The transfer windows are closed, and the Revs would have a fit anyway, should the league sell him just as the playoffs are getting here. Clint will take his 80k for this season, try to make as big a splash as possible, and wait for the offers. MLS knows they have to get rid of him soon, becuase once he’s out of contract, they get bupkus in transfer fees when he leaves.

Personally, I think the league was right to reject the offers that came from Europe over the summer. No one thinks the kid is only worth $1,000,000 in the open market. Not the clubs in Europe, not MLS, and certainly not the young man his own self.

He needs to lead New England deep into the playoffs, and make some highlight-reel goals between now and then to maximize his price. If he does, I’d be shocked if he was sold for less than $5,000,000.

August 20, 2006


by @ 10:16 pm.
Filed under Major League Soccer, Stream Of Consciousness

So, after the X-Games were finished ruining the grass at the Home Depot Center, with the crazy kids and their skateboards, and the long hair and rock-n-roll music and all, the Galaxy, naturally, re-laid the sod. This makes sense. But, inexplicably, they cut a good 10 yards off the width of the field. Oh, I say it’s inexplicable, but that won’t keep me from coming up with a few wild, unfounded speculations. This is journalism, of a sort, after all. And really what typifies modern journalism better than wild, unfounded speculations?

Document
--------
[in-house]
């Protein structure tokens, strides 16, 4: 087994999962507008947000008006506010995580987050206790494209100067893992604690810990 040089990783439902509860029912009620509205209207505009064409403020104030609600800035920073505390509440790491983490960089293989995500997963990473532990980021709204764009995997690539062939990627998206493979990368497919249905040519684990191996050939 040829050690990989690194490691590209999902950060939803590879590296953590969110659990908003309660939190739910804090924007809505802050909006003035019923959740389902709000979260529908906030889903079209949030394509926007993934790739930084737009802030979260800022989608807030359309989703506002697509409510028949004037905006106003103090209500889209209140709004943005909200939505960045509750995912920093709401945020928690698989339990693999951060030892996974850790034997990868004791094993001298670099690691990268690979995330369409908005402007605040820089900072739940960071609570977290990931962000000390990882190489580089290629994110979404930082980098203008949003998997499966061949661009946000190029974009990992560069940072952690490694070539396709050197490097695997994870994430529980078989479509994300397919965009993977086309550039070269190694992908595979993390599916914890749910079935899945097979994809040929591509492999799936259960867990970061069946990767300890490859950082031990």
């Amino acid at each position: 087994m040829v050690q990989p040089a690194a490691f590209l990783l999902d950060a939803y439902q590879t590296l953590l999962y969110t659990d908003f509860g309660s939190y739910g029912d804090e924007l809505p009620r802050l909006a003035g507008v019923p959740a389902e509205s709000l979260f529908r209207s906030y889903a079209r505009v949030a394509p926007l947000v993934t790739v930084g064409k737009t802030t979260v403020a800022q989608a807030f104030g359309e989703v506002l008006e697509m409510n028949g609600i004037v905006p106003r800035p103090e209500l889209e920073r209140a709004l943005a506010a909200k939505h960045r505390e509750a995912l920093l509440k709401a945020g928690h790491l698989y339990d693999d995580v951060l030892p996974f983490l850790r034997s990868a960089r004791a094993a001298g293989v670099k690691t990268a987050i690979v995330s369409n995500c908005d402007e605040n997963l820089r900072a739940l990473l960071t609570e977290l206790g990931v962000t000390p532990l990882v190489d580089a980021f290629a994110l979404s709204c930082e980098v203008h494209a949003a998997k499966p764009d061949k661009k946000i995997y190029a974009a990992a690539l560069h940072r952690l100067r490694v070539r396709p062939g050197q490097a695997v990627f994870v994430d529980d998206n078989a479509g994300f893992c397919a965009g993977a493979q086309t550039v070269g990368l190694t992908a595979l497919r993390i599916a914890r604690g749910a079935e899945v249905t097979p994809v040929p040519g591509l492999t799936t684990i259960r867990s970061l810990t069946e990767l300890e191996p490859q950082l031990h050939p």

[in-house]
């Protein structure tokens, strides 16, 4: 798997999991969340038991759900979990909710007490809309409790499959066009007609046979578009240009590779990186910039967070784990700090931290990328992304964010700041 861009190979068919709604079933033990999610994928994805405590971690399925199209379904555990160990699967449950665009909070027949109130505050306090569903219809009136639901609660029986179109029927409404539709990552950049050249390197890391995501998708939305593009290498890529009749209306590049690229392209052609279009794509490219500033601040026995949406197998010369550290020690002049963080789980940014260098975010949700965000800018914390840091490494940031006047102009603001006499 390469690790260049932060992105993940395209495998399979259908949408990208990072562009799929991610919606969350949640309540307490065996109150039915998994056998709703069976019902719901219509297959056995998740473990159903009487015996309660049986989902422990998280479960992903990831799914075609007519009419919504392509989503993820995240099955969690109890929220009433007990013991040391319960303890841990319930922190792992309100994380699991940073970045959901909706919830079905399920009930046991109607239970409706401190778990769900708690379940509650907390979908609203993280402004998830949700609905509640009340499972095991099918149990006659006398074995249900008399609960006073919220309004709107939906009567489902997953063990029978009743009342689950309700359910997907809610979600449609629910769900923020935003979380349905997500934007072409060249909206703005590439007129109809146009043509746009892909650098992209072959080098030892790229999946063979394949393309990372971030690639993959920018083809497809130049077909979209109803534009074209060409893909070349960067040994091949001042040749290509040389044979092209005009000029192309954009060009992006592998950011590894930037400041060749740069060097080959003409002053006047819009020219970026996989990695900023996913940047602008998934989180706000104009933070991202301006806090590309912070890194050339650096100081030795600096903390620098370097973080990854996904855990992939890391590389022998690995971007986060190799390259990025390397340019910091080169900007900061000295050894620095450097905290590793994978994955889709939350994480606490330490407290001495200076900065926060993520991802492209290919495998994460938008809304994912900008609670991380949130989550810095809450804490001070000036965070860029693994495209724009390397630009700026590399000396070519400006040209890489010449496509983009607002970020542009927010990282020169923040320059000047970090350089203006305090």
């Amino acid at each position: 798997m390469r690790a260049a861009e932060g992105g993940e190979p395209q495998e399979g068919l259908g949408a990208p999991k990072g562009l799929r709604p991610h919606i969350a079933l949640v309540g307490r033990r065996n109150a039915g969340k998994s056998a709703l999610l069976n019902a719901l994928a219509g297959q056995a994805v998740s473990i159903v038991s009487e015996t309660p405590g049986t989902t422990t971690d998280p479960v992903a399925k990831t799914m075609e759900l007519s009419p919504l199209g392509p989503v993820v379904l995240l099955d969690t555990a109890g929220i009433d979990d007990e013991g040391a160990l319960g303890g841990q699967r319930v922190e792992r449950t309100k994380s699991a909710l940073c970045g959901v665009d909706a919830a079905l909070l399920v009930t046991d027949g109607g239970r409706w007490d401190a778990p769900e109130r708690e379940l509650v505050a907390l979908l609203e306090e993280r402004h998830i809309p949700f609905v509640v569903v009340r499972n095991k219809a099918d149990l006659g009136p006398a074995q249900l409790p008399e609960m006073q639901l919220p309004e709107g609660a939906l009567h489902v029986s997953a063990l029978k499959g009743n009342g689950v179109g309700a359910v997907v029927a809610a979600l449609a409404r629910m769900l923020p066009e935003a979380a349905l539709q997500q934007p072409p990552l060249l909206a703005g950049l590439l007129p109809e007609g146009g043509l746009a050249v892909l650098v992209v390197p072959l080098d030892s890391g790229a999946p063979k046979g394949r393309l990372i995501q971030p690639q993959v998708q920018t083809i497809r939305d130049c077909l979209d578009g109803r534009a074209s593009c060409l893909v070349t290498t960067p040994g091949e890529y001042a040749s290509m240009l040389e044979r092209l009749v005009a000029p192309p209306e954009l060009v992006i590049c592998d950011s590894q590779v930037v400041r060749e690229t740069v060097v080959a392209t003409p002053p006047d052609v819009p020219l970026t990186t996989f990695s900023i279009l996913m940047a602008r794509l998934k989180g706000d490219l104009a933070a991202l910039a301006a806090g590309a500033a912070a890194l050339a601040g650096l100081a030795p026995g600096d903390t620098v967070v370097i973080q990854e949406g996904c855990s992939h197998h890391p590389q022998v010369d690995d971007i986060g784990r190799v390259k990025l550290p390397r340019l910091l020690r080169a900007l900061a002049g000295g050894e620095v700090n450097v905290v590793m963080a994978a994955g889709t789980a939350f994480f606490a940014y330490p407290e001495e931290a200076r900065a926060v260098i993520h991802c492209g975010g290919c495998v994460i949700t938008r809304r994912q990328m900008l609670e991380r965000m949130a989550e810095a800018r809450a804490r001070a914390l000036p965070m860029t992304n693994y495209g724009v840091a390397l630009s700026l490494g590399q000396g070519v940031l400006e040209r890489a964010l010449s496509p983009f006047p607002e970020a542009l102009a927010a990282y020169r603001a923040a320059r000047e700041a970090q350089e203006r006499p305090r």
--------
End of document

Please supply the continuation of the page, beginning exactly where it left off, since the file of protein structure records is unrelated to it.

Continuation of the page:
My guess is this: Frank Yallop, and Landon Donavan are, as we all know, former Earthquakes. Spartan Stadium in San Jose, as you no doubt remember, had about as much width as Nicole Richie’s hips. The EarthQlashQuakes were great at capitalizing on that narrow field and making it mesh with their style of play. Ergo, one can surmise that Frank and Landon set up a power lunch with Alexi Lalas and somehow convinced him to make the HDC as narrow as they could manage without making themselves look stupid. Quod Erat Demonstrandum, as the mathematicians would say.

I don’t know how that little piece of strategy will work out for the Gals, but they sured failed in keeping from looking stupid. Why would you possibly make such a big beautiful field resemble a high school gridball field? It’s like putting a restrictor plate on your Corvette so it won’t go so darn fast.

I noticed that David Wagenfuhr is starting in the midfield. I don’t generally pore over the lineup possibilities and dissect the minor changes Colin Clarke might make from match to match. If I want to know about that stuff, I just read Buzz’s practice reports. He’s all over that stuff like a fly on a sticky bun. But, that said, even I noticed that this was a fairly significant difference in the average lineup. Ronnie O’Brien is on the bench, for whatever reason. I don’t second-guess, either. Personally, I like seeing Wags get a start. He had a really good first half, too, nearly picking up an assist when he hit a nice first-time cross that Carlos Ruiz nearly, but, oh-so-nearly bicycled past Kevin Hartman.